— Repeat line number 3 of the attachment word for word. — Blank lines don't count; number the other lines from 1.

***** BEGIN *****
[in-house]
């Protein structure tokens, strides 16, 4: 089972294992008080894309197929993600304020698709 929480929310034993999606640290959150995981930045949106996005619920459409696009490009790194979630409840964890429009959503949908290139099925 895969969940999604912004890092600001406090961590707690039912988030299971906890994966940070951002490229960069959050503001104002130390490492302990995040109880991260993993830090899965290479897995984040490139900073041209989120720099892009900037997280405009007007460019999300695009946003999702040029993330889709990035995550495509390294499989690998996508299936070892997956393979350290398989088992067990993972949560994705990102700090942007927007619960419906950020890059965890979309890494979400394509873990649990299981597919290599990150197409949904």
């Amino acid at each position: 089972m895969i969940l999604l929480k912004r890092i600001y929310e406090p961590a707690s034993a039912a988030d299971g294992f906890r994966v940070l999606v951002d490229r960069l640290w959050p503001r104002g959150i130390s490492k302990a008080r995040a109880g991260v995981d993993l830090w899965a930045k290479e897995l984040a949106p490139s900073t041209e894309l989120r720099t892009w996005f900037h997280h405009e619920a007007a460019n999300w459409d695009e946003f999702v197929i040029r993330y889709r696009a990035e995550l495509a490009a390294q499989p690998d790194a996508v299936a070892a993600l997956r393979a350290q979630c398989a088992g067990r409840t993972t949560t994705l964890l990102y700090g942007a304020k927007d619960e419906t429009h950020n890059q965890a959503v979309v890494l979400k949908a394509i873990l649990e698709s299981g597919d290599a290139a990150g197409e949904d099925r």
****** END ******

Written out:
């Amino acid at each position: 089972m895969i969940l999604l929480k912004r890092i600001y929310e406090p961590a707690s034993a039912a988030d299971g294992f906890r994966v940070l999606v951002d490229r960069l640290w959050p503001r104002g959150i130390s490492k302990a008080r995040a109880g991260v995981d993993l830090w899965a930045k290479e897995l984040a949106p490139s900073t041209e894309l989120r720099t892009w996005f900037h997280h405009e619920a007007a460019n999300w459409d695009e946003f999702v197929i040029r993330y889709r696009a990035e995550l495509a490009a390294q499989p690998d790194a996508v299936a070892a993600l997956r393979a350290q979630c398989a088992g067990r409840t993972t949560t994705l964890l990102y700090g942007a304020k927007d619960e419906t429009h950020n890059q965890a959503v979309v890494l979400k949908a394509i873990l649990e698709s299981g597919d290599a290139a990150g197409e949904d099925r």